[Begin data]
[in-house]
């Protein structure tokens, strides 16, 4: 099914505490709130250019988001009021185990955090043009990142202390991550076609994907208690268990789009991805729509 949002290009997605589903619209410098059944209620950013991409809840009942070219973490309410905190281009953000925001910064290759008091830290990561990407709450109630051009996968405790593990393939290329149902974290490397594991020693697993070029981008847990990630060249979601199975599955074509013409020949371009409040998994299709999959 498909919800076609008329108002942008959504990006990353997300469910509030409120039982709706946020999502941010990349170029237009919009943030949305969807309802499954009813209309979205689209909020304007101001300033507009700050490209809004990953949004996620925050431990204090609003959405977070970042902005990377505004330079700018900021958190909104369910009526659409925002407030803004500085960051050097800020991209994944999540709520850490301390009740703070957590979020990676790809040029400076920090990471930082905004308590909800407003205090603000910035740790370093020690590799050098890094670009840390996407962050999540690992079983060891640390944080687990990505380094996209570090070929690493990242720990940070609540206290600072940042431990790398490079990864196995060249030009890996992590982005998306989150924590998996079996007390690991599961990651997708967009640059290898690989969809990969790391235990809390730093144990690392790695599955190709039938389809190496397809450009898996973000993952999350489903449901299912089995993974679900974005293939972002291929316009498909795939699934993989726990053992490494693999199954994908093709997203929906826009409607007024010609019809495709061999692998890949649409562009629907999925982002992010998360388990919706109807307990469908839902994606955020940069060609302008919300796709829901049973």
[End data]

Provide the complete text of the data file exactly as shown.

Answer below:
[in-house]
């Protein structure tokens, strides 16, 4: 099914505490709130250019988001009021185990955090043009990142202390991550076609994907208690268990789009991805729509 949002290009997605589903619209410098059944209620950013991409809840009942070219973490309410905190281009953000925001910064290759008091830290990561990407709450109630051009996968405790593990393939290329149902974290490397594991020693697993070029981008847990990630060249979601199975599955074509013409020949371009409040998994299709999959 498909919800076609008329108002942008959504990006990353997300469910509030409120039982709706946020999502941010990349170029237009919009943030949305969807309802499954009813209309979205689209909020304007101001300033507009700050490209809004990953949004996620925050431990204090609003959405977070970042902005990377505004330079700018900021958190909104369910009526659409925002407030803004500085960051050097800020991209994944999540709520850490301390009740703070957590979020990676790809040029400076920090990471930082905004308590909800407003205090603000910035740790370093020690590799050098890094670009840390996407962050999540690992079983060891640390944080687990990505380094996209570090070929690493990242720990940070609540206290600072940042431990790398490079990864196995060249030009890996992590982005998306989150924590998996079996007390690991599961990651997708967009640059290898690989969809990969790391235990809390730093144990690392790695599955190709039938389809190496397809450009898996973000993952999350489903449901299912089995993974679900974005293939972002291929316009498909795939699934993989726990053992490494693999199954994908093709997203929906826009409607007024010609019809495709061999692998890949649409562009629907999925982002992010998360388990919706109807307990469908839902994606955020940069060609302008919300796709829901049973």